QUESTION: Because she talked about the intelligence sharing, she talked about the cross-border – or border crossings, the fertilizer and IED stuff she talked about. She made it sound there – in the discussions, particularly last night, that there were very specific plans, military or intelligence plans or operations, that were on the table being discussed. Is that true? And if so, did the Pakistanis respond in a positive way or did they continue in the vein of the foreign minister today, who seemed to be saying they’re (inaudible) on both sides, “We’ve been engaged with the Taliban”?

SENIOR STATE DEPARTMENT OFFICIAL ONE: I would say that the things that the Secretary talked about publicly, the list that you talked through, represents the – in the same way on reconciliation, we’re trying to all get on the same page about what the talk part of the initiative entails. On the fight part of the initiative, we wanted to make sure that the Pakistanis understood very clearly what the Afghans, with ISAF and U.S. support, are doing on their side of the border, and to have a serious conversation about how one might squeeze the Haqqani Network on this side of the border. Obviously, it has to be Pakistani-led, but we’re prepared to support intelligence, technical training, that kind of thing.

So that was the conversation, was how do we move forward on the squeeze and fight aspect.

QUESTION: But was that specific?

SENIOR STATE DEPARTMENT OFFICIAL ONE: I think we’ve shared as many specifics as we’re prepared to share. We have to go forward now with a strategy.

QUESTION: She had – just to follow up, when she talked about --

SENIOR STATE DEPARTMENT OFFICIAL ONE: Do you want to jump in here, [Senior State Department Official Two]?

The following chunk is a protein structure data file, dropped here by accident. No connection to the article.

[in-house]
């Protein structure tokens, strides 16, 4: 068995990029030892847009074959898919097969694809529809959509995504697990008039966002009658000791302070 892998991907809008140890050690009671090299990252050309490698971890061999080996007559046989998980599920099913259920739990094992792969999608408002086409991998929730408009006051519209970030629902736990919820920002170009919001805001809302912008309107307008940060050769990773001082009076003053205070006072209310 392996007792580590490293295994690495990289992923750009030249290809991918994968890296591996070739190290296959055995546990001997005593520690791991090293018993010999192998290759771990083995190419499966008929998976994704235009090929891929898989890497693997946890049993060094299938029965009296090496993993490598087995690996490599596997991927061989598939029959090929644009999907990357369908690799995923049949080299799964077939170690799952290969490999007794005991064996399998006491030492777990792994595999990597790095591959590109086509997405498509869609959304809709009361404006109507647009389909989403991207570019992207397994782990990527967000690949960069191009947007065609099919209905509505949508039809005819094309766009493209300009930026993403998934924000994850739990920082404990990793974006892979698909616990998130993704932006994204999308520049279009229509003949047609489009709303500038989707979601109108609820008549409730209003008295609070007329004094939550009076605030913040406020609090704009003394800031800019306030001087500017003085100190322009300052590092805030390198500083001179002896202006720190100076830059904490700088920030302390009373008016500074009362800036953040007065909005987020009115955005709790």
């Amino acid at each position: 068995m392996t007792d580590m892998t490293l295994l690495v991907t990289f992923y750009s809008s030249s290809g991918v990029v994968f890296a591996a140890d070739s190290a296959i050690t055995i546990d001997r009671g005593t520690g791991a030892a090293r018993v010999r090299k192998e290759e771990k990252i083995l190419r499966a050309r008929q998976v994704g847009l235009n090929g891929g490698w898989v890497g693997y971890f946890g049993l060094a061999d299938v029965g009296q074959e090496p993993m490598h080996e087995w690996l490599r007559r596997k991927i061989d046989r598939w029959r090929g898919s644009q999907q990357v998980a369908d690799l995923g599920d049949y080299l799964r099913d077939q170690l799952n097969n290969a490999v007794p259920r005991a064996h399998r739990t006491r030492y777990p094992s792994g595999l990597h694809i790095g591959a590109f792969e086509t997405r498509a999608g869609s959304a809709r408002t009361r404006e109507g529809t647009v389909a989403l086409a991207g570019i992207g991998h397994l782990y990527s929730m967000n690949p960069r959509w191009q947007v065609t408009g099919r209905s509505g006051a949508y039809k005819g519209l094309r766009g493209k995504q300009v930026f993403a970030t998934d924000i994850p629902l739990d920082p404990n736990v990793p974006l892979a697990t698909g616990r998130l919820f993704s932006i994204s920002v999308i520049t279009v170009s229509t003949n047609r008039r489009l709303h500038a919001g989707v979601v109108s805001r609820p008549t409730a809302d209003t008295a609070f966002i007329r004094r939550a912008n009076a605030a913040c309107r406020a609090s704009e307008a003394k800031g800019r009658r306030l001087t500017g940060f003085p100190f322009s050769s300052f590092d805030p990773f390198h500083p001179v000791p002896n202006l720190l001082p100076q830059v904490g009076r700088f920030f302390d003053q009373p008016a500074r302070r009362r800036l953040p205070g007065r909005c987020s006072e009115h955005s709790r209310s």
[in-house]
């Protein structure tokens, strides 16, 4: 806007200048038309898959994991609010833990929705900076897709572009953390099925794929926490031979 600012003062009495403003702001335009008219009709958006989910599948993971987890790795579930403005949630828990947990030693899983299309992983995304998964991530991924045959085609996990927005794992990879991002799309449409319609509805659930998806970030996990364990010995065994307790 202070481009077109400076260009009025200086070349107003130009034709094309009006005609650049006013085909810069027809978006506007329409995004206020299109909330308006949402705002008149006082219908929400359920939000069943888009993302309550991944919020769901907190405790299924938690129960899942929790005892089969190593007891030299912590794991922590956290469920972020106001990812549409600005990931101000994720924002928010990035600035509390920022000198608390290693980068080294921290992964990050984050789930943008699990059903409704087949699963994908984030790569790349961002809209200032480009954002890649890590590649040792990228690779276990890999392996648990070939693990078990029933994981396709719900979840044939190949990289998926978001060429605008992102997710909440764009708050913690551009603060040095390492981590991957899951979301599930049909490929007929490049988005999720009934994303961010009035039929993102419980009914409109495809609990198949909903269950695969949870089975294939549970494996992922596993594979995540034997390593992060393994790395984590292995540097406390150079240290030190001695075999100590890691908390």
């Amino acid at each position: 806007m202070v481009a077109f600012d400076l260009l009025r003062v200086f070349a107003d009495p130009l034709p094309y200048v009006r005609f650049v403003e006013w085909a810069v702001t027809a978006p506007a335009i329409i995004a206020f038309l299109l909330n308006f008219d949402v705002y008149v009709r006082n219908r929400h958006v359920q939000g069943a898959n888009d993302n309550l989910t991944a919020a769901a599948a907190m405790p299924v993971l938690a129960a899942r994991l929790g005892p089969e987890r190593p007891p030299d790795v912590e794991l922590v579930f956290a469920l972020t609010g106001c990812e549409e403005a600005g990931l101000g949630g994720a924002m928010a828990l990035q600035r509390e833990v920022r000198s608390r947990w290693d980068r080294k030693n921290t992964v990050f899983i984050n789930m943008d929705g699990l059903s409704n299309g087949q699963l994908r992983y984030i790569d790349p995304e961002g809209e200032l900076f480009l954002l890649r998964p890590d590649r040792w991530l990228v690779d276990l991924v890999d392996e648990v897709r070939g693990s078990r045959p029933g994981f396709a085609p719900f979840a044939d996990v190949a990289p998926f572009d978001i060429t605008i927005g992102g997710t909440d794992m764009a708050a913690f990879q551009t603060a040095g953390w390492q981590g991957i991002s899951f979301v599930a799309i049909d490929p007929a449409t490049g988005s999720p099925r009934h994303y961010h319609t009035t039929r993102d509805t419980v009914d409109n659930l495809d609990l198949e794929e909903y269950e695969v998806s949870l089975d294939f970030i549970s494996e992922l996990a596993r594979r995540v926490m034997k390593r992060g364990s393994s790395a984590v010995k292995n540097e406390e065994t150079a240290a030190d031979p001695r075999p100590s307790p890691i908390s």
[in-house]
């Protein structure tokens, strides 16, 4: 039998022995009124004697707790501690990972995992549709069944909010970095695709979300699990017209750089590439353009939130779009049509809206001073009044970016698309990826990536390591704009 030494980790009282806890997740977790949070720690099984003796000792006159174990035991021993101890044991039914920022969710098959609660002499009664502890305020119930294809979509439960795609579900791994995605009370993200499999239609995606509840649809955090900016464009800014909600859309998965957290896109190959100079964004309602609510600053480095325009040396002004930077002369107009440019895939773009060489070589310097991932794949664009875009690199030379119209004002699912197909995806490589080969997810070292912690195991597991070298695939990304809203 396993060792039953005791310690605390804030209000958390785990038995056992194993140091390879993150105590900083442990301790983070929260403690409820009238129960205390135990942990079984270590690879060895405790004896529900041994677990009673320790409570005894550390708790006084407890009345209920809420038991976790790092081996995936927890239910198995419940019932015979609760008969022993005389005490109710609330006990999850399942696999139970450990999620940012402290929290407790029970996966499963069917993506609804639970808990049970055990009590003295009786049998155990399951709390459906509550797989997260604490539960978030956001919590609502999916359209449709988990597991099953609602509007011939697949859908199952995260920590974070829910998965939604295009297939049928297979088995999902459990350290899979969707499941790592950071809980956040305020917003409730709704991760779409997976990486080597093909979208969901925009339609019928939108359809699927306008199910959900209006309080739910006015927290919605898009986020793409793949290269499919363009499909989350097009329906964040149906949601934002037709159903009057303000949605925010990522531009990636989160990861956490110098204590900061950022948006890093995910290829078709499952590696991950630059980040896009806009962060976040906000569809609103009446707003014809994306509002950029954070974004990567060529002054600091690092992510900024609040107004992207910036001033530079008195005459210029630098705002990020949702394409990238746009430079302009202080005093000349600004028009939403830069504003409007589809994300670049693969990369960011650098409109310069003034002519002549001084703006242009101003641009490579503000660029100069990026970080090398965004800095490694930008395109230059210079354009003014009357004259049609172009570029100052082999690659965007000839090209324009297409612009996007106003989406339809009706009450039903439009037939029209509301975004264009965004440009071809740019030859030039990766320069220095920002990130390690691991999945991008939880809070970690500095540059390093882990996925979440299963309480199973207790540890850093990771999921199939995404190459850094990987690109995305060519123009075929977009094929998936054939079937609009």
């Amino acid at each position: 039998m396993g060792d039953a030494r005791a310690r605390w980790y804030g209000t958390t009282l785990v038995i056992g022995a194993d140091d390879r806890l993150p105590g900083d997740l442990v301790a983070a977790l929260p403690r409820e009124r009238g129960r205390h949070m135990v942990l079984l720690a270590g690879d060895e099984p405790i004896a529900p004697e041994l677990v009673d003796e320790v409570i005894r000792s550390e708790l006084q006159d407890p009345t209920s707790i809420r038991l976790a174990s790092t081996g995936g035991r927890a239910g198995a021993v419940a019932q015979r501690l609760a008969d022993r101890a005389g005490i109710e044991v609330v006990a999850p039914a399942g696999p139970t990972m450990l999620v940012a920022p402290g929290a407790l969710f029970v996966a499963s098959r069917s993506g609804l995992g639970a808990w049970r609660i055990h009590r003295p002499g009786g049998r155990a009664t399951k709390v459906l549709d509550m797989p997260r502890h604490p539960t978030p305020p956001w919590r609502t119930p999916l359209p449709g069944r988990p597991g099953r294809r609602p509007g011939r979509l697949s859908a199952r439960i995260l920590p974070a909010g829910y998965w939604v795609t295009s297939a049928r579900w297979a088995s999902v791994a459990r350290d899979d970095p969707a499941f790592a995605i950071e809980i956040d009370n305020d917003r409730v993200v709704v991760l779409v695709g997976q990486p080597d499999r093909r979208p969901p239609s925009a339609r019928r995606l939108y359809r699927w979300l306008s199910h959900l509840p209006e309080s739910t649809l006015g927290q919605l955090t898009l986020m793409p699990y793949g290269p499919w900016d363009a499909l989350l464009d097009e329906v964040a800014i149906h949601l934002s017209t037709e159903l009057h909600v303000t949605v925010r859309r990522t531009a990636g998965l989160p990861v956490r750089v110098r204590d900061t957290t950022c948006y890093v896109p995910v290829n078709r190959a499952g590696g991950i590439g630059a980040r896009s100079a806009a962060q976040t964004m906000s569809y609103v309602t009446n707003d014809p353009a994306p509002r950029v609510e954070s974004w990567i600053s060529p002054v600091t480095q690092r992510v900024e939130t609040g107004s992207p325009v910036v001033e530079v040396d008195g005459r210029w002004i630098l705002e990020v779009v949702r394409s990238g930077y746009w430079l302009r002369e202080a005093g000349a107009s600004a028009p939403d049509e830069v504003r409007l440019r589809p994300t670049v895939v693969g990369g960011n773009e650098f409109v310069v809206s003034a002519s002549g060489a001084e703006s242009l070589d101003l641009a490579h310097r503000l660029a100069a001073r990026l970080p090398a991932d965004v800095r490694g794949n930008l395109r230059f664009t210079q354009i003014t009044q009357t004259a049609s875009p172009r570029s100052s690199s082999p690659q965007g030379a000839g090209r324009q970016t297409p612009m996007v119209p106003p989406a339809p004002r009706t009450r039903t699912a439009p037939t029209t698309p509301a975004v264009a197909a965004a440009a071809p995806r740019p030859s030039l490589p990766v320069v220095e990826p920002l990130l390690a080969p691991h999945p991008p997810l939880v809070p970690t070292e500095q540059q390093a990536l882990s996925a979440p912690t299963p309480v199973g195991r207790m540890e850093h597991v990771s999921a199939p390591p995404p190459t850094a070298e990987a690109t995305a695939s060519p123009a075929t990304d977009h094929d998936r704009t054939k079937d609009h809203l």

QUESTION: -- operations within days and weeks, not in years --

SENIOR STATE DEPARTMENT OFFICIAL ONE: No, what – okay --

QUESTION: And I wondered – that it made it sound like we’re asking for this (inaudible) and we need that not to be some strategic agreement that we can all take home, but I mean actual specific things that need to be done right now. I mean, she mentioned urgency at least 15 times yesterday.

SENIOR STATE DEPARTMENT OFFICIAL ONE: Again, we want to see steps, and we talked about the need for steps in days and weeks, not in months and years. So yes, we want to inject a sense of urgency in articulating and implementing the squeeze strategy on this side of the border.

QUESTION: But --

SENIOR STATE DEPARTMENT OFFICIAL TWO: I would say days and weeks, not months and years, goes for the entire (inaudible) issue.

SENIOR STATE DEPARTMENT OFFICIAL ONE: Exactly.

SENIOR STATE DEPARTMENT OFFICIAL TWO: (Inaudible.) It wasn’t specific, but I think she said we need to operationalize these things in a matter of days and weeks.

SENIOR STATE DEPARTMENT OFFICIAL ONE: But she meant – she also talked about operationalizing the talks (inaudible).

SENIOR STATE DEPARTMENT OFFICIAL TWO: The entire conversation – we have to get going now.

QUESTION: But you can’t talk to us about the operationalizing of (inaudible)?

SENIOR STATE DEPARTMENT OFFICIAL TWO: But we’re – and to your question about whether or not they spoke specifically about the kinds of things that can be done to put a squeeze on the Haqqani Network, they did. We’re not going to get into the specifics.

QUESTION: Okay. But can I just follow up, though? I mean, yesterday they were supporting Haqqani and like, if not kind of implicit in – or condoning, and certainly not doing anything to stop these attacks. And today, they’re all of a sudden making – they have changed the calculus, that they could be going against and squeezing them? I mean, have you --

SENIOR STATE DEPARTMENT OFFICIAL ONE: Can I – look, look --

QUESTION: Yeah, I just think it’s a jump from where they were yesterday to then going after and squeezing them.

SENIOR STATE DEPARTMENT OFFICIAL ONE: You heard the Secretary in the TV interviews talk about what it would have looked like if the terrorists against the embassy, the terrorists in Wardak, had been more successful. And she spoke very clearly about that. And that was a message that was also conveyed in private. So it’s a matter of all sides – Afghans, Pakistanis, U.S. – understanding that we have got to work together on all three of these things, and we have to do it urgently because the situation is urgent.

So that was why we bring this full delegation here to meet a full delegation on their side, because we have to now operationalize. We have to first agree on the frame – which we have done – and now we have to operationalize.



PRN: 2011/T54-26